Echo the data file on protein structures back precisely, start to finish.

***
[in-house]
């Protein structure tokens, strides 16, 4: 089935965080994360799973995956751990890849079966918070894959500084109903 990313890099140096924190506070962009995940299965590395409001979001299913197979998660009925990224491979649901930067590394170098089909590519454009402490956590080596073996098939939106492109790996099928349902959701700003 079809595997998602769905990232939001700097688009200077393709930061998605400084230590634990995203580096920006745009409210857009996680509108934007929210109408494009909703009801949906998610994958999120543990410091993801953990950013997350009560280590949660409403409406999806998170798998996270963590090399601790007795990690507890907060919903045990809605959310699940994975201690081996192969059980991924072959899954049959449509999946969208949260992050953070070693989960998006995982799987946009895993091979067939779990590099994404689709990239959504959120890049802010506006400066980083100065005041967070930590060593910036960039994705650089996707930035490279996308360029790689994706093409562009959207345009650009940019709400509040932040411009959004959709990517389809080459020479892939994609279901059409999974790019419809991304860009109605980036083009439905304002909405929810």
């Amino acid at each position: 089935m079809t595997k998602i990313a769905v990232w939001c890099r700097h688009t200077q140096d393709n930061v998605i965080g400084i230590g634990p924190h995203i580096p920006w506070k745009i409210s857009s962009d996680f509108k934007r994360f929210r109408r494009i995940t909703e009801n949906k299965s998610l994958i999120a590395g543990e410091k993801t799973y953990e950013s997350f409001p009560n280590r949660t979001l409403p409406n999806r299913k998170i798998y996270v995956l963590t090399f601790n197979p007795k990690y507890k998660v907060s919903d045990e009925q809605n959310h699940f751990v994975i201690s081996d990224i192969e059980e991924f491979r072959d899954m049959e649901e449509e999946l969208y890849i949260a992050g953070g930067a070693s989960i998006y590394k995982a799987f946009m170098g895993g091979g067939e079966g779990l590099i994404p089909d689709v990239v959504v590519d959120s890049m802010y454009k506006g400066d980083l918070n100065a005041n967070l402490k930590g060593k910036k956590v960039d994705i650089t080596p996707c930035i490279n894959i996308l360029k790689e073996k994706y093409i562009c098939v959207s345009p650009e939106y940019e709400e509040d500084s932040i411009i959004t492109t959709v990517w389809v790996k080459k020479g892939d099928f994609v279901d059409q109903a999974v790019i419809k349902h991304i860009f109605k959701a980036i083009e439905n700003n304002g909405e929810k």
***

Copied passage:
[in-house]
């Protein structure tokens, strides 16, 4: 089935965080994360799973995956751990890849079966918070894959500084109903 990313890099140096924190506070962009995940299965590395409001979001299913197979998660009925990224491979649901930067590394170098089909590519454009402490956590080596073996098939939106492109790996099928349902959701700003 079809595997998602769905990232939001700097688009200077393709930061998605400084230590634990995203580096920006745009409210857009996680509108934007929210109408494009909703009801949906998610994958999120543990410091993801953990950013997350009560280590949660409403409406999806998170798998996270963590090399601790007795990690507890907060919903045990809605959310699940994975201690081996192969059980991924072959899954049959449509999946969208949260992050953070070693989960998006995982799987946009895993091979067939779990590099994404689709990239959504959120890049802010506006400066980083100065005041967070930590060593910036960039994705650089996707930035490279996308360029790689994706093409562009959207345009650009940019709400509040932040411009959004959709990517389809080459020479892939994609279901059409999974790019419809991304860009109605980036083009439905304002909405929810």
């Amino acid at each position: 089935m079809t595997k998602i990313a769905v990232w939001c890099r700097h688009t200077q140096d393709n930061v998605i965080g400084i230590g634990p924190h995203i580096p920006w506070k745009i409210s857009s962009d996680f509108k934007r994360f929210r109408r494009i995940t909703e009801n949906k299965s998610l994958i999120a590395g543990e410091k993801t799973y953990e950013s997350f409001p009560n280590r949660t979001l409403p409406n999806r299913k998170i798998y996270v995956l963590t090399f601790n197979p007795k990690y507890k998660v907060s919903d045990e009925q809605n959310h699940f751990v994975i201690s081996d990224i192969e059980e991924f491979r072959d899954m049959e649901e449509e999946l969208y890849i949260a992050g953070g930067a070693s989960i998006y590394k995982a799987f946009m170098g895993g091979g067939e079966g779990l590099i994404p089909d689709v990239v959504v590519d959120s890049m802010y454009k506006g400066d980083l918070n100065a005041n967070l402490k930590g060593k910036k956590v960039d994705i650089t080596p996707c930035i490279n894959i996308l360029k790689e073996k994706y093409i562009c098939v959207s345009p650009e939106y940019e709400e509040d500084s932040i411009i959004t492109t959709v990517w389809v790996k080459k020479g892939d099928f994609v279901d059409q109903a999974v790019i419809k349902h991304i860009f109605k959701a980036i083009e439905n700003n304002g909405e929810k």